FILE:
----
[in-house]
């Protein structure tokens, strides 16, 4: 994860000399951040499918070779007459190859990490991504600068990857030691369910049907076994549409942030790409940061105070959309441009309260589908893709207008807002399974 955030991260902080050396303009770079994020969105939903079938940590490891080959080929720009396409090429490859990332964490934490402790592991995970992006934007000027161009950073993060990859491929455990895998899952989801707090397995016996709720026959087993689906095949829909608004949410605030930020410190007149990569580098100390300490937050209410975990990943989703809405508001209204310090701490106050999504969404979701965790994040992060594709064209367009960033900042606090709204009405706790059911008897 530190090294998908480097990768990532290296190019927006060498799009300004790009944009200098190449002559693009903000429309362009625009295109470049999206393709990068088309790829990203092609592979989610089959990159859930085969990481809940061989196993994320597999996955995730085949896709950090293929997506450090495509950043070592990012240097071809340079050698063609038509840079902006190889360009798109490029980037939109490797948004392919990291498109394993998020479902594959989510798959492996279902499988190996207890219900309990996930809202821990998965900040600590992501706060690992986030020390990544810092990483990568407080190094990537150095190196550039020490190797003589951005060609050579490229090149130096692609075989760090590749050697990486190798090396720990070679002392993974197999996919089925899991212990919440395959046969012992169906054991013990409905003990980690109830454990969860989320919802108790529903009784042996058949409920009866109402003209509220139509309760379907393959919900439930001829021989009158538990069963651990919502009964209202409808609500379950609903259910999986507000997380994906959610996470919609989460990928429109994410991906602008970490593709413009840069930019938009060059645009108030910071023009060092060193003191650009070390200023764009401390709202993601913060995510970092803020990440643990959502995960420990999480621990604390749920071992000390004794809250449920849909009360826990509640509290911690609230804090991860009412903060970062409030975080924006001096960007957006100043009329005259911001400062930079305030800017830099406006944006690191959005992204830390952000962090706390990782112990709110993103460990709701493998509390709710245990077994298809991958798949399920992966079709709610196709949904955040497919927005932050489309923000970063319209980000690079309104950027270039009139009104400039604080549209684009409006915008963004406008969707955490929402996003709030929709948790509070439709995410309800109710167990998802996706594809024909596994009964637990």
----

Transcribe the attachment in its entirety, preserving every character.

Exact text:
[in-house]
């Protein structure tokens, strides 16, 4: 994860000399951040499918070779007459190859990490991504600068990857030691369910049907076994549409942030790409940061105070959309441009309260589908893709207008807002399974 955030991260902080050396303009770079994020969105939903079938940590490891080959080929720009396409090429490859990332964490934490402790592991995970992006934007000027161009950073993060990859491929455990895998899952989801707090397995016996709720026959087993689906095949829909608004949410605030930020410190007149990569580098100390300490937050209410975990990943989703809405508001209204310090701490106050999504969404979701965790994040992060594709064209367009960033900042606090709204009405706790059911008897 530190090294998908480097990768990532290296190019927006060498799009300004790009944009200098190449002559693009903000429309362009625009295109470049999206393709990068088309790829990203092609592979989610089959990159859930085969990481809940061989196993994320597999996955995730085949896709950090293929997506450090495509950043070592990012240097071809340079050698063609038509840079902006190889360009798109490029980037939109490797948004392919990291498109394993998020479902594959989510798959492996279902499988190996207890219900309990996930809202821990998965900040600590992501706060690992986030020390990544810092990483990568407080190094990537150095190196550039020490190797003589951005060609050579490229090149130096692609075989760090590749050697990486190798090396720990070679002392993974197999996919089925899991212990919440395959046969012992169906054991013990409905003990980690109830454990969860989320919802108790529903009784042996058949409920009866109402003209509220139509309760379907393959919900439930001829021989009158538990069963651990919502009964209202409808609500379950609903259910999986507000997380994906959610996470919609989460990928429109994410991906602008970490593709413009840069930019938009060059645009108030910071023009060092060193003191650009070390200023764009401390709202993601913060995510970092803020990440643990959502995960420990999480621990604390749920071992000390004794809250449920849909009360826990509640509290911690609230804090991860009412903060970062409030975080924006001096960007957006100043009329005259911001400062930079305030800017830099406006944006690191959005992204830390952000962090706390990782112990709110993103460990709701493998509390709710245990077994298809991958798949399920992966079709709610196709949904955040497919927005932050489309923000970063319209980000690079309104950027270039009139009104400039604080549209684009409006915008963004406008969707955490929402996003709030929709948790509070439709995410309800109710167990998802996706594809024909596994009964637990």